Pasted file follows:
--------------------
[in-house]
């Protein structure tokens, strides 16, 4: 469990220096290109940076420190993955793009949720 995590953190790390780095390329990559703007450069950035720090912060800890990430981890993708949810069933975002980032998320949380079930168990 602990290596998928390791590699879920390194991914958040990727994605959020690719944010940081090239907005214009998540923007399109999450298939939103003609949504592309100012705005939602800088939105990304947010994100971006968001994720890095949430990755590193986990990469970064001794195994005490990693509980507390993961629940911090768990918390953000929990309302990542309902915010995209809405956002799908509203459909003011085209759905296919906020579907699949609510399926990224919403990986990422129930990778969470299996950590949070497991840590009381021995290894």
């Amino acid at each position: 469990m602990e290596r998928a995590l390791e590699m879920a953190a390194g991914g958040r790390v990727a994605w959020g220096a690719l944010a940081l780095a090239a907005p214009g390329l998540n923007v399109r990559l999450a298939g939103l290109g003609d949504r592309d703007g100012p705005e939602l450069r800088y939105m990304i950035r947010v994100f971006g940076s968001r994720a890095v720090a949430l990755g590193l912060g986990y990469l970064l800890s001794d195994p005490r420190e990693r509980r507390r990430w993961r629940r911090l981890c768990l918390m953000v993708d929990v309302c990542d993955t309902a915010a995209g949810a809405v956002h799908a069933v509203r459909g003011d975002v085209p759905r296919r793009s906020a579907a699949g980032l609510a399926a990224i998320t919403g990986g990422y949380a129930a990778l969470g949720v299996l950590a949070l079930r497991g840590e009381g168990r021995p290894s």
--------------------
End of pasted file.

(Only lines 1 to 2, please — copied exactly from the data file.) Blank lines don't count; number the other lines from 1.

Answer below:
[in-house]
């Protein structure tokens, strides 16, 4: 469990220096290109940076420190993955793009949720 995590953190790390780095390329990559703007450069950035720090912060800890990430981890993708949810069933975002980032998320949380079930168990 602990290596998928390791590699879920390194991914958040990727994605959020690719944010940081090239907005214009998540923007399109999450298939939103003609949504592309100012705005939602800088939105990304947010994100971006968001994720890095949430990755590193986990990469970064001794195994005490990693509980507390993961629940911090768990918390953000929990309302990542309902915010995209809405956002799908509203459909003011085209759905296919906020579907699949609510399926990224919403990986990422129930990778969470299996950590949070497991840590009381021995290894």